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Joss Stick Makers: Jakarta, West Java

Smoke from burning joss sticks is believed to carry prayers to the deceased when it makes its journey upward into the sky. However, for the Chinese Indonesians who make joss sticks — locally known as hio — life is often tough. “A Buddhist monk once told me joss stick producers can never be successful because they are destined to end up like the things they produce — burnt to the very end,” joss stick maker Soe Siu Kong, better known as A Kong, said recently.

With the help of one of his workers, the 51-year-old was packaging joss sticks in his workshop located down a narrow lane behind Jl. Bandengan Selatan in Pekojan, West Jakarta, Agnes Winarti reports.

Joss sticks are traditionally burnt in front of Buddha statues and other religious deities in Chinese temples. Joss sticks are also sometimes burnt in doorways or open windows to offer prayers to heaven or the gods.

Propelled by the existence of a large Chinese Indonesian community in Jakarta, the joss stick business blossomed before the 1990s. However, as similar products made overseas started flooding the market, local producers such as A Kong felt the pinch.

Today A Kong and his bother Soe Siauw Hong, otherwise known as A Hong, are among a small number of joss stick producers continuing to operate in the capital.

A Kong inherited the business from his late father, Soe Kim Weng, who started making joss sticks with ‘Merak’ (Peacock) brand in 1952.

“I’ve kept the business running mainly because I don’t have any other skills to make a living,” he said.

Only A Kong, the oldest of seven siblings, and A Hong continue to follow in the footsteps of their father, who arrived in Indonesia from China in 1947.

Joss sticks are made from a mixture of water, teak wood powder and a type of sticky powder, with sandalwood perfume added.

A Kong said his father used to get sandalwood from East Timor, but when prices went up he was forced to start using sandalwood-scented perfume instead.

Employing four workers, A Kong produces hand-made joss sticks that are commonly used for special ceremonies, including Chinese New Year.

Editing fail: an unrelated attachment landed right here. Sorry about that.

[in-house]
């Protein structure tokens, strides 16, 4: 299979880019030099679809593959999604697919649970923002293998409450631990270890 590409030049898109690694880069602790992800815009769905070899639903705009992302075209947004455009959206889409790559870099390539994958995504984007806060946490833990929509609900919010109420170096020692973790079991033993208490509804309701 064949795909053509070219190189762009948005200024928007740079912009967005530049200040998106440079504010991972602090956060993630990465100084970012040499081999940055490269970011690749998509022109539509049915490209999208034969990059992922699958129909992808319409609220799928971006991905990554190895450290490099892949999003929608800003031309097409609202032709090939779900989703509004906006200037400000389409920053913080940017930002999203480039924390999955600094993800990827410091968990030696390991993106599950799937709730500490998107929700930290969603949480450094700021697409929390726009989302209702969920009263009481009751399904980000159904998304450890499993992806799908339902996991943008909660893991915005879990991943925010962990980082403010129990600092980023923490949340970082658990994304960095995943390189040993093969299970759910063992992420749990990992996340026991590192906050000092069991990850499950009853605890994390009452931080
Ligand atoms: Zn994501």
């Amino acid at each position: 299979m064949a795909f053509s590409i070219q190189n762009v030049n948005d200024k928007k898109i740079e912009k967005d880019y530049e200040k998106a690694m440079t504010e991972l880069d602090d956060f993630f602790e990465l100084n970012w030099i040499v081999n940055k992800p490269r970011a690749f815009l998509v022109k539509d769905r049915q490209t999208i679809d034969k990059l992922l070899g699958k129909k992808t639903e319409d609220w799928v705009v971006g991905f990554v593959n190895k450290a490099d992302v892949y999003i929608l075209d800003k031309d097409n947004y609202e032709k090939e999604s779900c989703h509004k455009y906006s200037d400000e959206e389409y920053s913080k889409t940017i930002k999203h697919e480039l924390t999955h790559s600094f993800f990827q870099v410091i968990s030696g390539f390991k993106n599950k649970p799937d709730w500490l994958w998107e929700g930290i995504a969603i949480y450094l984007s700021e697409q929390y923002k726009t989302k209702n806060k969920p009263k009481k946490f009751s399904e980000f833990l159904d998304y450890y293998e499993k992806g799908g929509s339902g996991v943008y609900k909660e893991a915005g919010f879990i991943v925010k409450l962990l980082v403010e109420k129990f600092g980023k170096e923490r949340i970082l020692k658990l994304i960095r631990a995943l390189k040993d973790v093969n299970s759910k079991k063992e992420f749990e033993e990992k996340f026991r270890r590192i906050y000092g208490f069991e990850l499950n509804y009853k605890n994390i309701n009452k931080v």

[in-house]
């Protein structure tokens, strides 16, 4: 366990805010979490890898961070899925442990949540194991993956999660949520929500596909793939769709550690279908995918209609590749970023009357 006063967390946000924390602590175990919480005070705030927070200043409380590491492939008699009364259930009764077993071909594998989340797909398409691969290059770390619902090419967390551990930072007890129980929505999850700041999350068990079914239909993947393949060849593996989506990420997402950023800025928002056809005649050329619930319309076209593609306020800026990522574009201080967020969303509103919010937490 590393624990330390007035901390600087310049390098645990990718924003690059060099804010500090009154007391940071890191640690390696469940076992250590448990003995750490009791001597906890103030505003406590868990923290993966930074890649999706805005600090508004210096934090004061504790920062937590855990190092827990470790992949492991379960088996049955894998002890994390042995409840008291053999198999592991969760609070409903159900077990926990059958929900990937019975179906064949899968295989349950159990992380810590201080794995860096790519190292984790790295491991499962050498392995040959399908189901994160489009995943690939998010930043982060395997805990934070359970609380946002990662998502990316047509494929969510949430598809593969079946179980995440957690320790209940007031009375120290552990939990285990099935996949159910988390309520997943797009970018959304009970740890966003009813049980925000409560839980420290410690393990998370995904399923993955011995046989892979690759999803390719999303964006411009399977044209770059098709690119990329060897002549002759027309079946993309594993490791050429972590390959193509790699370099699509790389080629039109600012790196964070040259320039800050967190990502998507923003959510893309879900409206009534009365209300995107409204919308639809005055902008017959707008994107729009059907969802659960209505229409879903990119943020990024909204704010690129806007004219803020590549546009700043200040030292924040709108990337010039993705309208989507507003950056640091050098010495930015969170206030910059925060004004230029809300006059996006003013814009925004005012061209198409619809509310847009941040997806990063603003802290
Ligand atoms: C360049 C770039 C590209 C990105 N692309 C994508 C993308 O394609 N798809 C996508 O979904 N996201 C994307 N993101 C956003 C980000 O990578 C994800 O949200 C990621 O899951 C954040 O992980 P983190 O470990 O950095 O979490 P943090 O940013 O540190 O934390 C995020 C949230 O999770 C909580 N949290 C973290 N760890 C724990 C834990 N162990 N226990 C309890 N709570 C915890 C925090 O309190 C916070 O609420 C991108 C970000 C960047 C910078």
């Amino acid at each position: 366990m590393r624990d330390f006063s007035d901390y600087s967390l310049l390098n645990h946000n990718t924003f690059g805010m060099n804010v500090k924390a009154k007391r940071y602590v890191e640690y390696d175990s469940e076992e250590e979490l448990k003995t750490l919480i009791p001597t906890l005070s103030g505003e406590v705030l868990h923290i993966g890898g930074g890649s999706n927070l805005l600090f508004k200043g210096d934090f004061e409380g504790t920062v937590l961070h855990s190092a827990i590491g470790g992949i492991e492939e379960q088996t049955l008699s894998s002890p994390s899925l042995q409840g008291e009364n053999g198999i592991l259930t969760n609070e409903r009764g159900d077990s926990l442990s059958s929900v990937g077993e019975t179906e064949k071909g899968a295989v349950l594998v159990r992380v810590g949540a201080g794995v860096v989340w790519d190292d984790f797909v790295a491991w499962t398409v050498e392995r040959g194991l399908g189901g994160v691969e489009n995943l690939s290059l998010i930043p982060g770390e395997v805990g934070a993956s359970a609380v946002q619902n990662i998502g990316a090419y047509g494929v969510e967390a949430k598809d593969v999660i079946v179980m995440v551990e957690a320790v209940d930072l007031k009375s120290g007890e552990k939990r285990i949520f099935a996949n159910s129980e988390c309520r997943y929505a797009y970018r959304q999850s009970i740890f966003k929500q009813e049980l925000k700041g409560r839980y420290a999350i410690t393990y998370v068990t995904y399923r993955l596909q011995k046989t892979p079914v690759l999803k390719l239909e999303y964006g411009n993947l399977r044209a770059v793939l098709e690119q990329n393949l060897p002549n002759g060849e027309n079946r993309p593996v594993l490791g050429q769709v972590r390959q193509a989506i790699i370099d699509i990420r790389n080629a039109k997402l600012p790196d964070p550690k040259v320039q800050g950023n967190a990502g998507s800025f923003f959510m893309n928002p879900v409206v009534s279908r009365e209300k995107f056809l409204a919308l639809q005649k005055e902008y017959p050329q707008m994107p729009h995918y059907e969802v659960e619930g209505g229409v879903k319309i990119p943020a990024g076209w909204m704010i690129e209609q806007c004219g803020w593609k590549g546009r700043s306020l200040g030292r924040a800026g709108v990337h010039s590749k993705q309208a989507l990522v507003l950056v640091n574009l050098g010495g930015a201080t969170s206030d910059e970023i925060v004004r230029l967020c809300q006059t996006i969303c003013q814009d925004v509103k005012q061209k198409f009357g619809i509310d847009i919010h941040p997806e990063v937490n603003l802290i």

A Hong produces spiral joss sticks using a semi-automatic machine. Spiral joss sticks are used on a regular basis and can often be found hanging from temple ceilings. They can burn for up to 15 days.

A Hong manufactures joss sticks in his home on Gang Lima Pekojan, which is just a few blocks away from A Kong’s workshop.

Despite the economic uncertainty he faces, A Hong, a 46-year-old father of two, said he wanted to preserve the legacy of his father, who was one of the first joss stick makers in Jakarta.

He said at various times throughout the year demand for joss sticks increased, especially toward Chinese New Year.

“We receive more orders during Chinese New Year and demand can increase by up to 50 percent,” said A Hong.

A Kong said it was difficult to meet the increasing demand as he did not have enough workers.

“I cannot employ more workers as most days the demand is not strong enough,” he said.

Competition is the biggest problem the brothers face in expanding their businesses. Joss sticks from Cambodia, Vietnam and Singapore are also flooding the country, making it hard for them to sell too far away from home.

A Kong sells joss sticks to several shops in Petak Sembilan, Glodok and Kota, while A Hong sells his products to temples and individual worshipers around Jakarta, Bogor, Bandung and Sentul.

A Kong said in the heyday of his father’s business, up to 30 workers were employed at any one time. He said his father shipped joss sticks around the country to places such as Lampung and Palembang in Sumatra, Ujung Pandang in Sulawesi, and several cities in Kalimantan.

“The foreign products are more solid and can burn for longer, so it is hard for us to compete,” he said.

A Kong said the 70-centimeter joss sticks he makes burn for six hours, while a similar product from China could burn for up to 15 hours.

Despite the tough competition he faces, A Hong said he still hoped his children would continue the business in the future.

“I hope my boys will continue the business, but I can’t force them to do so if they have another path in life to follow.

“They have the right to choose what is best for them,” he said.